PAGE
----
• How come Illinois never throws the ball down the field?
  • Literally, what is the plan on offense? (Asked this one verbatim on the TCR Chat)
Penn State v Illinois
Reggie Love III celebrates the lone meaningful touchdown on the day for Illinois. After that, not notta from the offense.
Photo by Michael Hickey/Getty Images

Identifying problems is a fool’s errand without illuminating the solutions connected to these issues. I’m not sure if I have the capability to provide comprehensive solutions to all of the above interrogatives, so we’ll have to settle for context.

Context is king.

Other than a 34-point outburst against Wisconsin last year, Illinois rarely, if ever, broke the 30-point barrier. Wisconsin fired its coach. Barry Lunney and the offense mustered a grand total of 26 points at Nebraska in a 17-point win in 2022. Nebraska fired their coach.

See a pattern, here? Lunney can score some points against coaches that get fired a few months later.

The lack of ability of Illinois to get into the end zone likely cost Chase Brown any shot whatsoever at even being considered for the Heisman (or any other major award) last season.

NCAA Football: Illinois at Northwestern
Most of the Illinois offensive production was due to Chase Brown carrying the ball 30+ times on a routine basis. He’s on the Cincinnati Bengals. Illinois is having major issues getting the ball into the endzone.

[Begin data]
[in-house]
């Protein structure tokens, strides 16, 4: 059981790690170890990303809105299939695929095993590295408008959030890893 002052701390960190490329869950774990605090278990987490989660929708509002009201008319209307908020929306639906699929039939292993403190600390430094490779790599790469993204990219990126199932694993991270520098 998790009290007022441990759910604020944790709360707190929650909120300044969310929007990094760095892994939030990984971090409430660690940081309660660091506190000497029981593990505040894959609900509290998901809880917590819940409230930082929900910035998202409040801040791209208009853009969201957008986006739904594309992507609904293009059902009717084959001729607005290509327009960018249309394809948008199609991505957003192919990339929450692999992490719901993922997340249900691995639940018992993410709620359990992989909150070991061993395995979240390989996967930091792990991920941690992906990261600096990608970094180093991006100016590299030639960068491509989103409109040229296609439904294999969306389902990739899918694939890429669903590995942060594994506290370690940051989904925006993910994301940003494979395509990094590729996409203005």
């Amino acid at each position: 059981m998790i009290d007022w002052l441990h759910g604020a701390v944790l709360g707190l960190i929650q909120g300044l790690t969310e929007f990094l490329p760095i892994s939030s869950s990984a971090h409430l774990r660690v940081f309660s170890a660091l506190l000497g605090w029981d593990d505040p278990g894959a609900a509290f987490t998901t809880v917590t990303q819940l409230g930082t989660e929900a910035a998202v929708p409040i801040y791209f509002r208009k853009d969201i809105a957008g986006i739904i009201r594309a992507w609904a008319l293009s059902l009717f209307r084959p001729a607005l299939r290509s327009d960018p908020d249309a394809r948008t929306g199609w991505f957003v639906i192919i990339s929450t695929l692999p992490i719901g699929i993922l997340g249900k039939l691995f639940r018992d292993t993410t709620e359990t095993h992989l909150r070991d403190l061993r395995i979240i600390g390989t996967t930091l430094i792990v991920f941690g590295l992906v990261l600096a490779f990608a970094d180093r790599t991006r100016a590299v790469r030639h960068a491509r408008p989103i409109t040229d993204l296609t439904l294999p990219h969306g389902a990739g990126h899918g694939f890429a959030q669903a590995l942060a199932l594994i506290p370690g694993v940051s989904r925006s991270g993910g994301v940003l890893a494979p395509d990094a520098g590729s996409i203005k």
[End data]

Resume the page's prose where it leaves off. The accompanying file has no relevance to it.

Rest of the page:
David Banks-USA TODAY Sports

In 2022, offensive production against Power Five teams that have the same coach in 2023:

  • Indiana, 20 points
  • Virginia, 24 points
  • Iowa, 9
  • Minnesota, 26 (WOW!)
  • Michigan State, 15
  • Michigan, 17
  • Mississippi State (Bowl Game), 10

Average PPG: 17.2

*Purdue is excluded with Ryan Walters taking over for the departed Jeff Brohm (Louisville).

The 30-point threshold should be a normal production measure, not an outlier and statistical anomaly. In today’s college football, it’s not that hard to do. It just isn’t.

If Bielema and the Illini really want to turn the corner and be a truly respectable program, the offense needs to catch up to the times.